Reviewed by Glenn Erickson
Arranged in six hour-long episodes, this miniseries is considered one of the highlights
of English television. Dennis Potter's earlier Pennies from Heaven is more popular,
but the bizarre The Singing Detective is more central to Potter-philes - no matter
how much Potter denied it, it's deeply autobiographical.
It takes an hour or so to get a purchase on what The Singing Detective is even
about. It starts as a medical horror film and dives headlong into various kinds of fantasy.
A fictional detective story dovetails into musical hallucinations, and finally into paranoid
delusions about real life.
Film critic Robin Wood described a number of Alfred Hitchcock films as being essentially
theraputic - with heroes who start off sick and slowly work their way back to health.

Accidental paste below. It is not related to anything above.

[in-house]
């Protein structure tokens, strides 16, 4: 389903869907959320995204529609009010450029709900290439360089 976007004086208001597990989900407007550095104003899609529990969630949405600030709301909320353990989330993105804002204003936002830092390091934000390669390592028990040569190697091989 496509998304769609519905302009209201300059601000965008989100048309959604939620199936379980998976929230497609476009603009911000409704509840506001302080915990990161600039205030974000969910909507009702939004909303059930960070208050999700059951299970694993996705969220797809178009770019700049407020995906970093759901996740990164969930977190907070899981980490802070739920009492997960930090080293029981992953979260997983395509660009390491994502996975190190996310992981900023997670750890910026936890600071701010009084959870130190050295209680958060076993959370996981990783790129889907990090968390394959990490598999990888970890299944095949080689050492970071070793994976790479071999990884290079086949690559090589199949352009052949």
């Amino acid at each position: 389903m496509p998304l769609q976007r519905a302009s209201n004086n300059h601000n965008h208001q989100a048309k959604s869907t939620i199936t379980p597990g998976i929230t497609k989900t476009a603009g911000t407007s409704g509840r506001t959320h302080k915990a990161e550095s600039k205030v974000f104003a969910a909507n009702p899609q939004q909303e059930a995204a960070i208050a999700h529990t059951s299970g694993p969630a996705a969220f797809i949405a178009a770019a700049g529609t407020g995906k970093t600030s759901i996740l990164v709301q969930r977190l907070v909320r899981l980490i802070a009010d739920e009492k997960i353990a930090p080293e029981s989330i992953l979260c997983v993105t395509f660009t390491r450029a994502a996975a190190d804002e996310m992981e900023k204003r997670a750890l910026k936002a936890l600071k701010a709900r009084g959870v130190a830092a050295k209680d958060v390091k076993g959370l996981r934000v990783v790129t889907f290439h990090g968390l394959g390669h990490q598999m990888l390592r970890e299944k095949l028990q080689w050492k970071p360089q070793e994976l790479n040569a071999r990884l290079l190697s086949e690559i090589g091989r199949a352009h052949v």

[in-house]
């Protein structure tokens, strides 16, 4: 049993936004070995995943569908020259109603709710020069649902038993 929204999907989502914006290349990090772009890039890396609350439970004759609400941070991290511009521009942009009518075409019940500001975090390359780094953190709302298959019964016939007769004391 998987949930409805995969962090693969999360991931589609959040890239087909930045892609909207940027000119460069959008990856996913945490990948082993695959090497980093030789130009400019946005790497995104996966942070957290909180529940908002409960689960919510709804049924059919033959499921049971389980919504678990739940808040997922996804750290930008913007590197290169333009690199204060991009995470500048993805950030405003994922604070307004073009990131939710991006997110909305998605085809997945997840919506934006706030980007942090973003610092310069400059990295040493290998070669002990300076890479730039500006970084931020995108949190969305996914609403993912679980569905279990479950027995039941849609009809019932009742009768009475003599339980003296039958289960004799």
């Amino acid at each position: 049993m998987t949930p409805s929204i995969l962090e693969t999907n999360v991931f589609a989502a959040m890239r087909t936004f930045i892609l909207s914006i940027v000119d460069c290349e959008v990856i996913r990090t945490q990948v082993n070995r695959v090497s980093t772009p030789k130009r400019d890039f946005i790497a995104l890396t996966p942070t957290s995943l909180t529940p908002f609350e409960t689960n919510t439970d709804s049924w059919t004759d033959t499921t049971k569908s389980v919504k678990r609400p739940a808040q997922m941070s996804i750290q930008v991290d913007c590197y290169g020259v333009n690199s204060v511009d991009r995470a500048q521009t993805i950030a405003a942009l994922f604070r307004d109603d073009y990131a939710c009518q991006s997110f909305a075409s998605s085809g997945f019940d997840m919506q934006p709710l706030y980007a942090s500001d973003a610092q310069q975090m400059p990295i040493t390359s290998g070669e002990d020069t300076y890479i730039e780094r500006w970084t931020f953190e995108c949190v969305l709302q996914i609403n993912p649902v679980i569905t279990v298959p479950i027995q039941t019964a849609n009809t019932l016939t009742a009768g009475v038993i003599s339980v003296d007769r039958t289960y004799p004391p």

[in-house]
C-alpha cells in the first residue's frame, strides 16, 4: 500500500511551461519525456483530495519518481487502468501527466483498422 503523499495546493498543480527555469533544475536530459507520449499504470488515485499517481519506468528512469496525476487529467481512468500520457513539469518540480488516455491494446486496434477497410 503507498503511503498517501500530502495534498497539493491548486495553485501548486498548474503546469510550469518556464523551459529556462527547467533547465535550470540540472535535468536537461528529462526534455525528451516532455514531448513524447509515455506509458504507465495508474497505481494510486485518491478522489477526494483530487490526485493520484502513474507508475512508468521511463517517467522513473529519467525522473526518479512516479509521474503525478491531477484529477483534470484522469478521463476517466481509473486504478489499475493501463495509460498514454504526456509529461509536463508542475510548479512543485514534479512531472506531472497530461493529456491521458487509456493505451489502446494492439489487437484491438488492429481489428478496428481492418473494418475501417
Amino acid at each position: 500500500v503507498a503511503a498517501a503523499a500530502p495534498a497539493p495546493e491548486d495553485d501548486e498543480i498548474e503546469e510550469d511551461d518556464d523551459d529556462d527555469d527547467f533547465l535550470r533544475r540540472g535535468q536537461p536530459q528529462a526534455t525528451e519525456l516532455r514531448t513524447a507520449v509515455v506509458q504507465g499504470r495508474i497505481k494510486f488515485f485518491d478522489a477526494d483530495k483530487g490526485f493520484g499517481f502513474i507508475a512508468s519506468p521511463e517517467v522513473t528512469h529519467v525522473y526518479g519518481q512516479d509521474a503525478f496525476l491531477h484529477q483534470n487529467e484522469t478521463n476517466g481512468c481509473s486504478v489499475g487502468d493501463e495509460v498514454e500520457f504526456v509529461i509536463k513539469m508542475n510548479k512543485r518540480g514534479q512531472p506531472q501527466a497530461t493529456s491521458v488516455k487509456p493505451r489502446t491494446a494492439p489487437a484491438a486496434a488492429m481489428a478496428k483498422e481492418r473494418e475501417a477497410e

Potter's story is an ultimate extension of that idea. Philip Marlow's grotesque situation
(hopefully an exaggeration of what Potter himself endured) is only the physical side of
the mess that his whole life has become. 'Figuring it all out' is a process of self-examination
that Marlow approaches in the persona of his own detective hero.
Confined to a hospital bed with an horrific skin malady called psoriatic
arthropathy, detective writer Philip Marlow (Michael Gambon) is slowly, painfully
recovering, suffering as much from the indignities of hospital life as from his cracked
& blistered skin. This allows him time to reflect on his childhood in a mining town during
the war, as well as to develop a bitterness against his ex-wife Nicola (Janet Suzman), who
despite his verbal abuse still visits occasionally. Marlow also endlessly revisits and
mentally rewrites his out-of-print novel The Singing Detective, imagining ornate
musical numbers in his head. Refusing tranquilzers and pain drugs, the tortured, paranoid
author endures long periods of feverish delirium, in which his imagination and fantasies
often spin out of control ...